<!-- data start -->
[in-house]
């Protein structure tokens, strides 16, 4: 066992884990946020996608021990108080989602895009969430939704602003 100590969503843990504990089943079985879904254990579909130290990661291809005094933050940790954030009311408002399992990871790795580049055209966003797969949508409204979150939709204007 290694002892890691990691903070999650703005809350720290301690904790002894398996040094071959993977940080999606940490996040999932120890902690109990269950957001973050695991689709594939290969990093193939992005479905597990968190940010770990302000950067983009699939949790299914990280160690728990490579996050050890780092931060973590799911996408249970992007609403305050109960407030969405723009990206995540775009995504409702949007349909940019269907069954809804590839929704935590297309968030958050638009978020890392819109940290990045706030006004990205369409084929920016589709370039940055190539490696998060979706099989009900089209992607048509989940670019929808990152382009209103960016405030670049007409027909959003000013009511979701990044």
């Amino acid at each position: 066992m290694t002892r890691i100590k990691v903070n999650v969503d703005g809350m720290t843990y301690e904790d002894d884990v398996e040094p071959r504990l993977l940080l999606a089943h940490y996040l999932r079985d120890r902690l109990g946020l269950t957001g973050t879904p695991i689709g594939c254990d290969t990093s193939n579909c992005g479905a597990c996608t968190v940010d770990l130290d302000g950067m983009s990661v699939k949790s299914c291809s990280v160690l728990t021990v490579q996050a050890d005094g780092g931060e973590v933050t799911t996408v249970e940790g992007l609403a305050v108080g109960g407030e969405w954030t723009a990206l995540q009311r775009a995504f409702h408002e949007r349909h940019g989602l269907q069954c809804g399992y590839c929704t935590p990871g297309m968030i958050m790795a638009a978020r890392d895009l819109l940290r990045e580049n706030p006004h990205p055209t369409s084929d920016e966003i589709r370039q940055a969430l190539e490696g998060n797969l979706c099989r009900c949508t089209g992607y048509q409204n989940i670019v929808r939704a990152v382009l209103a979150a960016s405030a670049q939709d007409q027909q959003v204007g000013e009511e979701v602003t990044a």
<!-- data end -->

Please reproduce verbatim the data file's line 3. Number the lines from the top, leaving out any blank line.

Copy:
């Amino acid at each position: 066992m290694t002892r890691i100590k990691v903070n999650v969503d703005g809350m720290t843990y301690e904790d002894d884990v398996e040094p071959r504990l993977l940080l999606a089943h940490y996040l999932r079985d120890r902690l109990g946020l269950t957001g973050t879904p695991i689709g594939c254990d290969t990093s193939n579909c992005g479905a597990c996608t968190v940010d770990l130290d302000g950067m983009s990661v699939k949790s299914c291809s990280v160690l728990t021990v490579q996050a050890d005094g780092g931060e973590v933050t799911t996408v249970e940790g992007l609403a305050v108080g109960g407030e969405w954030t723009a990206l995540q009311r775009a995504f409702h408002e949007r349909h940019g989602l269907q069954c809804g399992y590839c929704t935590p990871g297309m968030i958050m790795a638009a978020r890392d895009l819109l940290r990045e580049n706030p006004h990205p055209t369409s084929d920016e966003i589709r370039q940055a969430l190539e490696g998060n797969l979706c099989r009900c949508t089209g992607y048509q409204n989940i670019v929808r939704a990152v382009l209103a979150a960016s405030a670049q939709d007409q027909q959003v204007g000013e009511e979701v602003t990044a």